Table 1 Fit parameters and derived total intensities, tilt angles, orientation factors, polarization factors, order parameters and biaxialities Sample BPDA-PDA IBM-X Polystyrene Ak 3.28 1.50 2.52 Bk 2.09 0.243 2.71 Ck 0.126 0.026 0.161 A 2.91 1.45 3.07 B 0.760 0.023 0.542 Itot 6.78 4.20 11.2 g 3.5 6.0 3.4 fx H 0.12 0.29 0.52 fy' 0.37 0.35 0.27 fz H 0.51 0.36 0.21 P 0.78 0.80 0.80 S 0.26 0.04 0.18 h 0.38 0.10 0.37

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Fig. 10. Polarization dependent NEXAFS spectra, recorded by Auger (AEY) and total (TEY) electron yield detection, for a rubbed ~ 96 K polystyrene, with the electric field vector E1 parallel to x, y and 20 from the z axis.

be attributed to epitaxial alignment on a crystalline substrate. We observe a similar angular dependence as in the case of BPDA-PDA polyimide but the magnitude of the angular dependence is significantly smaller. The analysis yields constants listed in Table 1 and a surface tilt angle g 6:0 Polarization dependent NEXAFS spectra for a rubbed 96 K polystyrene [26] are shown in Fig. 10. The spectra show a pronounced polarization dependence and the p system is seen to be preferentially oriented along the rubbing direction x, in contrast to the polyimide results. Also the rings are seen to be oriented preferentially perpendicular to the surface plane. Again, the orientation is higher near the surface because the AEY spectra show the larger angular dependence. A more detailed look at the measured angular dependence of the p intensities measured by AEY and TEY detection is shown in Fig. 11 for a rubbed 514 K polystyrene sample [29]. For the parallel geometry, the integrated intensity of the phenyl p resonance around 285 eV, shown as solid diamonds, is asymmetric with respect to the surface normal. The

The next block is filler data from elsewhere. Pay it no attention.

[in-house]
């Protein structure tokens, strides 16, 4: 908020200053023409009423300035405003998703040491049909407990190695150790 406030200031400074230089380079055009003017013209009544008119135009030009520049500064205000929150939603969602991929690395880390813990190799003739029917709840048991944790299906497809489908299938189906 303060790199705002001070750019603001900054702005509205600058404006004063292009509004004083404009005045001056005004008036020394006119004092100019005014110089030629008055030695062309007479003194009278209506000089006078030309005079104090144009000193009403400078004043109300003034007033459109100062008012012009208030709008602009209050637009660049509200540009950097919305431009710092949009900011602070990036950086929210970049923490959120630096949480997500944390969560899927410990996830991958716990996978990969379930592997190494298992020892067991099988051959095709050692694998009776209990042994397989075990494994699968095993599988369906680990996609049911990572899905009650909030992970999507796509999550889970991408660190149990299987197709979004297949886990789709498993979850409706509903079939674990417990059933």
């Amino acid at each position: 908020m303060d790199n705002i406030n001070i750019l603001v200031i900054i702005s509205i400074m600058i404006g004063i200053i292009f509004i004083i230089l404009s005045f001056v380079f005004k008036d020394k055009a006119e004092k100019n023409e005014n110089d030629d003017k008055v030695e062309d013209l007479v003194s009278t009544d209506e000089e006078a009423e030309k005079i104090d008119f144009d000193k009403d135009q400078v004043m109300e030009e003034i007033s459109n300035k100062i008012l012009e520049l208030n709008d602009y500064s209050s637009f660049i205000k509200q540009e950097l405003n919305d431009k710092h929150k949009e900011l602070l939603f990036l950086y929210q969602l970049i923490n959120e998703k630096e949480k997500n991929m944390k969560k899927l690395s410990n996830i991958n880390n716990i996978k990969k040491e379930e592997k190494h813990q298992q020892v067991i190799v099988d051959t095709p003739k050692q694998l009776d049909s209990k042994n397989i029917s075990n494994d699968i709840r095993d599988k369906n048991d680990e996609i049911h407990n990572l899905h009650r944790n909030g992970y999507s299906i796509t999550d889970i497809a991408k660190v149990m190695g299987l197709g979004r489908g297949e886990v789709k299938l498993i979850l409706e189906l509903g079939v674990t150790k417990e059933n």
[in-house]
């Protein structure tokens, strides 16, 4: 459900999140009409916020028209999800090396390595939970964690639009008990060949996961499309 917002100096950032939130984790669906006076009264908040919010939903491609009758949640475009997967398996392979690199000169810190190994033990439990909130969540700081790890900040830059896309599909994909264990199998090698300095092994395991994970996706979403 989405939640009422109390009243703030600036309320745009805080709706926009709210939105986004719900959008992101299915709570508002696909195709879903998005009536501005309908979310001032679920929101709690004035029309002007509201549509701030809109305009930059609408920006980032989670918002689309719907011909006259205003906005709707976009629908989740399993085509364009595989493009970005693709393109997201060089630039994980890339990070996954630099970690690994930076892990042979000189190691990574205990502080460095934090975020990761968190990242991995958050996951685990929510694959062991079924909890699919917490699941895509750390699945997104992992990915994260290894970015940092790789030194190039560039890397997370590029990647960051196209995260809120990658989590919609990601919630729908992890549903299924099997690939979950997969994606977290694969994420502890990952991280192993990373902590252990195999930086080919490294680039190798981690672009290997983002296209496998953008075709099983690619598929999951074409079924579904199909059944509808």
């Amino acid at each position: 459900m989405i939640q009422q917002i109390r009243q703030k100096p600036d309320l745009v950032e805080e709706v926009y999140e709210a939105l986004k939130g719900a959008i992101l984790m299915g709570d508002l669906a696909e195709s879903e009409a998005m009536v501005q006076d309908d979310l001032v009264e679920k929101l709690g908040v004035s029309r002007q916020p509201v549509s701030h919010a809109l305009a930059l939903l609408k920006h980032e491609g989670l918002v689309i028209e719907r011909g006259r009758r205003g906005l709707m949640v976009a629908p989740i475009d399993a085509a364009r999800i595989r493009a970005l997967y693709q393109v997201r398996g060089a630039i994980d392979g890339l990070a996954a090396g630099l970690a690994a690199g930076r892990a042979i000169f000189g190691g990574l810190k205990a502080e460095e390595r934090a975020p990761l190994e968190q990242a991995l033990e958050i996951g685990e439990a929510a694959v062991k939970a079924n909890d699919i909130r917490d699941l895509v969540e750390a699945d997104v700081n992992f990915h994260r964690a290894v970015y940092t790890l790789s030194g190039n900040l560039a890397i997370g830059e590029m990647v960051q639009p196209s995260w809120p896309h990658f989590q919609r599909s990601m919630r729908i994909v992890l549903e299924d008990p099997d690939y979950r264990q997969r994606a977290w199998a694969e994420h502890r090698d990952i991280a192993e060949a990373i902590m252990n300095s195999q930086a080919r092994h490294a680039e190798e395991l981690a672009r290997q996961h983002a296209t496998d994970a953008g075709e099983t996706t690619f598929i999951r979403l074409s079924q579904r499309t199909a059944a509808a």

Fig. 11. Angular dependence of the phenyl p resonance intensity in the parallel and perpendicular geometries for a rubbed 514 K polystyrene sample. Plotted is the integrated intensity of the first prominent p resonance around 285 eV in the Auger (AEY) and total (TEY) electron yield spectra. Note the asymmetry of the intensity distribution about u 0 in the parallel geometry (solid diamonds, solid line) which is absent in the perpendicular geometry (open circles, dashed line). The inset illustrates that the asymmetry results from a preferential tilt of the phenyl planes from the z axis by an angle g.